Introduction to SPI
The Serial Peripheral Interface Bus (SPI) interface is used for communication between multiple devices over short distances, and at high speed.
Typically there is a single "master" device, which initiates communications and supplies the clock which controls the data transfer rate. There can be one or more slaves. For more than ...
Assuming you just want to connect two SPI slave devices to the SPI bus and use them in a mutually exclusive way under software control, with the Arduino as the master, then you just need to make sure you use a different pin for the slave select (SS) on each SPI device.
When you want to talk to one slave, you hold its SS low and drive the other high. Do the ...
OK. So, I tried the SDFat lib. This library is definitely better than the default SD library that comes with adruino.
But that is not how I solved my problem of low data-rate.
I followed the instruction of the author of SDFat library from this post.
According to fat16lib, to increase the data rate we need to use flush() wisely. We would want to write() the ...
I believe Arduino's SPI.transfer waits to receive 8 bits after sending 8 bits.
Incorrect. With SPI, a byte is clocked in at the same time as a byte is clocked out. It may be that this byte is simply a dummy byte though, if the slave has nothing to say.
So for 24 bits, simply clock out 3 bytes without deasserting the select. Since SPI is a synchronous ...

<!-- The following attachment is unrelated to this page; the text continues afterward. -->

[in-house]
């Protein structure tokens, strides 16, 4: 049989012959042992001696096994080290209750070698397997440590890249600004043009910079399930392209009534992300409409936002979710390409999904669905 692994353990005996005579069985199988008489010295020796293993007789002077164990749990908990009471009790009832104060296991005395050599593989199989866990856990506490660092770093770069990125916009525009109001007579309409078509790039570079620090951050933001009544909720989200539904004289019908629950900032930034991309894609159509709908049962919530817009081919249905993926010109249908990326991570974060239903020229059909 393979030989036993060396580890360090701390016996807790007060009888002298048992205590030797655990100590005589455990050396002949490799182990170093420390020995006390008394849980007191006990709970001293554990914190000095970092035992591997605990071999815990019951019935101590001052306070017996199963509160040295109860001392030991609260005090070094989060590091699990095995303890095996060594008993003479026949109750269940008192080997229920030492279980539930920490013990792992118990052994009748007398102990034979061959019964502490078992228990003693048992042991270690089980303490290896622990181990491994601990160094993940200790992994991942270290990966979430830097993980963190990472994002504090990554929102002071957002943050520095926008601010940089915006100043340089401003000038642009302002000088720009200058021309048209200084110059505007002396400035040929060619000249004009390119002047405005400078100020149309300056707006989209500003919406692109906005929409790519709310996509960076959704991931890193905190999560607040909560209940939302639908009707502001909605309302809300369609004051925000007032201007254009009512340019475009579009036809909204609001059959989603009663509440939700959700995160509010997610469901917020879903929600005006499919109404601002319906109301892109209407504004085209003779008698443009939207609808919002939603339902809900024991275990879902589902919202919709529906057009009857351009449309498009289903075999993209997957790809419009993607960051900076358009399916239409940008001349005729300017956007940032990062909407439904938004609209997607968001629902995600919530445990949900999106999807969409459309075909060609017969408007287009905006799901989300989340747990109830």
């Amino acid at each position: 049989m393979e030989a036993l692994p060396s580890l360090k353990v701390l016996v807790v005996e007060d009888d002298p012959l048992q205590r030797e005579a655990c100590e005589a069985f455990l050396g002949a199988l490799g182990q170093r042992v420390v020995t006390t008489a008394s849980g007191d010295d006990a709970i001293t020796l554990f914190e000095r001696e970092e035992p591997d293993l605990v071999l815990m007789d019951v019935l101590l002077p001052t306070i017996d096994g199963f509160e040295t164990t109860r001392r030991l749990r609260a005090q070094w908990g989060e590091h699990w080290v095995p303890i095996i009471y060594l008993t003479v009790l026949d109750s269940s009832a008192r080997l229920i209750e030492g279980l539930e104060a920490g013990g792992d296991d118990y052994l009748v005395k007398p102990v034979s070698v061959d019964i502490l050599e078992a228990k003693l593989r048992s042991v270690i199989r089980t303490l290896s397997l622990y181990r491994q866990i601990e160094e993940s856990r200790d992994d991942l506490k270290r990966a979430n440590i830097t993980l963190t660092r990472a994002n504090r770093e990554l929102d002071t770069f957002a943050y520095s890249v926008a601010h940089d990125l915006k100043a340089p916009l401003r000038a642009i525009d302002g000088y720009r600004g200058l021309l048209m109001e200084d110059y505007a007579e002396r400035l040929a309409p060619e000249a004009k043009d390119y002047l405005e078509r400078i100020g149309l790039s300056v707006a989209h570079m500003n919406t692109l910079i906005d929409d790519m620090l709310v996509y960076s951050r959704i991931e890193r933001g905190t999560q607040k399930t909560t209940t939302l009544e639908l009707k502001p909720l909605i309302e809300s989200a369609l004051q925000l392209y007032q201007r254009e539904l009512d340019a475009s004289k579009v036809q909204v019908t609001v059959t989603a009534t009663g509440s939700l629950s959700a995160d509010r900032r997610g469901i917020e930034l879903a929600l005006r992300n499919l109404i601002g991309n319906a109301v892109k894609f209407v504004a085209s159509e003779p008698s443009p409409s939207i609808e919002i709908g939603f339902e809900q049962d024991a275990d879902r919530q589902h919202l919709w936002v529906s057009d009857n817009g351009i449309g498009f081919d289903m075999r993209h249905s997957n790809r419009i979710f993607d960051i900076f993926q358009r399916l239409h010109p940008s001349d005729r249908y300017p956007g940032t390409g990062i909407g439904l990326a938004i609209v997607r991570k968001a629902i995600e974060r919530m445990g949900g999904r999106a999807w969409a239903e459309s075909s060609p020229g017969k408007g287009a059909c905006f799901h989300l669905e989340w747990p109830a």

In the SPI protocol, you get one byte back for every one you send. If you are not interested in the response from a device, you can just ignore the return bytes.
SPI has no handshaking. You just must send no faster than the slave device can handle. In the case of the AD5685R, that is 50 MHz.
For multibyte transfer, you keep the chip select asserted (low)...
Note that there is also a version of SPI.transfer for multi-byte (buffer) transfers:
I used the buffer transfer in my library for the TLC59711 (see code) and found the buffer transfer faster than transferring bytes individually using SPI.transfer(val); the switch to buffer transfers is one of the reasons my library is about 3.5 ...
Each spi peripheral has its own protocol in the sense of commands and addresses if any and data. Spi simply makes a common ground for chip select vs clocks and clocks vs data and separate miso and mosi data lines.
So a general purpose library doesnt make sense.
Also spi certainly is not limited to a byte, many peripherals and many spi controllers allow ...
This is caused by the sketch you downloaded being old. In prior releases, the methods called send() and receive() were used to send and receive SPI data. These were renamed to be write() and read(). If you change your code where there are references to Wire.send() and change to Wire.write() and also change Wire.receive() to Wire.read(), you should find ...
SCK and SCL are the same thing.
They seem to be interchangeable. The fact you have SDA (Serial DAta) as opposed to separate SDI / SDO or MOSI / MISO pins means it's I2C.
Wire it like you would any other I2C device.
According to ATmega32u4 datasheet, section 17.2.1 (SPI / SS Pin Functionality / Master Mode: